The Huntress (Kindle Edition)
by Kate Quinn

Told from the POVs of a Russian Red Army pilot, an American teenager, and a British journalist-turned-Nazi Hunter, we get the converging threads of a hunt for a mistress of an SS officer who hunted Polish and Jewish refugees for sport along the banks of a lake in the Polish forest just as World War II was ending.

Nina is a fierce woman, grown up in the wilds of Siberian Lake Baikal (or Old Man as everyone calls it) who longs for the sky. She gets her chance when Comrade Stalin, desperate in the face of Hitler’s advance, allows women to become pilots. She becomes one of the first famous Night Witches. Its in the details of Nina’s story that most of my interest lay: the tea tasking of oil, the naming of the U-2’s, the small indignities (like having to wear the men’s uniforms) they suffered. All of that was fascinating. And the voice of Nina’s abusive father in her head driving her away from loving relationships and spurring her on to acts of greatness.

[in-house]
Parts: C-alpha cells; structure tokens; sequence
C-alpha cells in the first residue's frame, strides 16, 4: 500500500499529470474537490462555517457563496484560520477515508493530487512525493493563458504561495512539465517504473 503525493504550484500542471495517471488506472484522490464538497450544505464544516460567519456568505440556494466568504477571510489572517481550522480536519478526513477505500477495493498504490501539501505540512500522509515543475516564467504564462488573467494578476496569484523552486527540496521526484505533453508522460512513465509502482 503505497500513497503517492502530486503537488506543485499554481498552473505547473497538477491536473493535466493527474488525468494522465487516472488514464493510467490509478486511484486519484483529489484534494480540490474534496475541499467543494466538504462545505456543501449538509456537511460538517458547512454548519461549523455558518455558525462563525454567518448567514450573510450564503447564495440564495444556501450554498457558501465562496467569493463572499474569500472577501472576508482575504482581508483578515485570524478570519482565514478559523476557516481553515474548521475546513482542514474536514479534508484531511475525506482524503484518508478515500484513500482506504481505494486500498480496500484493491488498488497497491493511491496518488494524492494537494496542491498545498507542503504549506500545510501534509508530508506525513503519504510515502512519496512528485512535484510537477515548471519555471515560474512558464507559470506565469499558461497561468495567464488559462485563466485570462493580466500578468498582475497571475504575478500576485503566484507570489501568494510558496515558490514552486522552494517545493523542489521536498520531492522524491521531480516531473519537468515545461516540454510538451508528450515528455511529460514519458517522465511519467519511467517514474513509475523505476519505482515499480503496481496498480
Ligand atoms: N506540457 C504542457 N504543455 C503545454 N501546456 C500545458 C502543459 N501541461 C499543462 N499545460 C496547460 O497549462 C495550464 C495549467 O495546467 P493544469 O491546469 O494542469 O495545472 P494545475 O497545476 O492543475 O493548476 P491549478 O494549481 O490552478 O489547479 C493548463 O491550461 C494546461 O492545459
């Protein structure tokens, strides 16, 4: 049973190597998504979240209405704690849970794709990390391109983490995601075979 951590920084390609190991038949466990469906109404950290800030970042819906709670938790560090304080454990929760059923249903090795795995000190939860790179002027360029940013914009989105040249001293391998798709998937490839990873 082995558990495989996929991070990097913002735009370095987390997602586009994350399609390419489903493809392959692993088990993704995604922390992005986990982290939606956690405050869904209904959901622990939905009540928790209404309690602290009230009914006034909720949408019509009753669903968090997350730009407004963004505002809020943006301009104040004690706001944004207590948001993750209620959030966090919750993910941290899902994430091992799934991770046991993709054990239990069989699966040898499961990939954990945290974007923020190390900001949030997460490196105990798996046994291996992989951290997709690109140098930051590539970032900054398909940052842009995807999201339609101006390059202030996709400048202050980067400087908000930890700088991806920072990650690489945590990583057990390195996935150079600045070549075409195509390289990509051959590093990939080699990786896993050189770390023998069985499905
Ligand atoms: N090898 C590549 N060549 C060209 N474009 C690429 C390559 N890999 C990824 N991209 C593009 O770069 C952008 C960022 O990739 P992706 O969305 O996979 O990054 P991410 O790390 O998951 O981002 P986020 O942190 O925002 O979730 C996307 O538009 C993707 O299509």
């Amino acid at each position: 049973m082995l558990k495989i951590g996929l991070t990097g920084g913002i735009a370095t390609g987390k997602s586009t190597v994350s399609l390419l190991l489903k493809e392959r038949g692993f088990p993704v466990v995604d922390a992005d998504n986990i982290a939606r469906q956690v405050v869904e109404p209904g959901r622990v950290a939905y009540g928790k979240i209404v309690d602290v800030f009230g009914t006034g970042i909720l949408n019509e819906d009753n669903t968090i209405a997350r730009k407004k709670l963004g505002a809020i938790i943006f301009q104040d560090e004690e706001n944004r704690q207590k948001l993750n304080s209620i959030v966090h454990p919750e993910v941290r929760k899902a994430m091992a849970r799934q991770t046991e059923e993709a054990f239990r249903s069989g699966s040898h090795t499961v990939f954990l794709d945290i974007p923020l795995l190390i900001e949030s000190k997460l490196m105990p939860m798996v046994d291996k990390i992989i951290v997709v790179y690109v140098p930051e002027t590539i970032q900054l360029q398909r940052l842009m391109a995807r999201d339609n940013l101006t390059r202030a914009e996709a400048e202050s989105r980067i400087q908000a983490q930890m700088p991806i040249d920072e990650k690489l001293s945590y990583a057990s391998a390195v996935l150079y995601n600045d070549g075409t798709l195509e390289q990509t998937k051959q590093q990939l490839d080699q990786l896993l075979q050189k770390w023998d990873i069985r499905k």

The other two voices were more…ho hum for me. Ian Graham, the journalist, is a bit murky until he meets up with Nina, and then watching his jaded, weary soul come a little bit alive again as he discovers Nina’s bravery and recklessness actually matches his own was cool. Although, his partner, Tony, and his shameless flirting was also fun. I guess Ian and Tony were more caricatures than actually characters…like comic book versions of themselves…which wasn’t as interesting to me.

And then there was Jordan, finaceed to her high school sweetheart, forbidden from college from her loving but confining father. I guess because we, as the readers, already knew what was in store for her when her widowed father remarried that it just wasn’t as interesting. I kept wishing for more Nina, less Jordan. I kept wishing she would trust her own instincts and follow up on the suspicions of her new stepmother.

Lots of interesting history (I love learning history from novels) in the areas of the Russian Night Witch pilots finding freedom even under the repression of Stalinist Russia, and the ways in which Americans escaped much of the horror of WWII, as well as an added dash of Nazi hunting.

While at times a little banal, and a little melodramatic in the ways the author crafted the characters, an interesting read.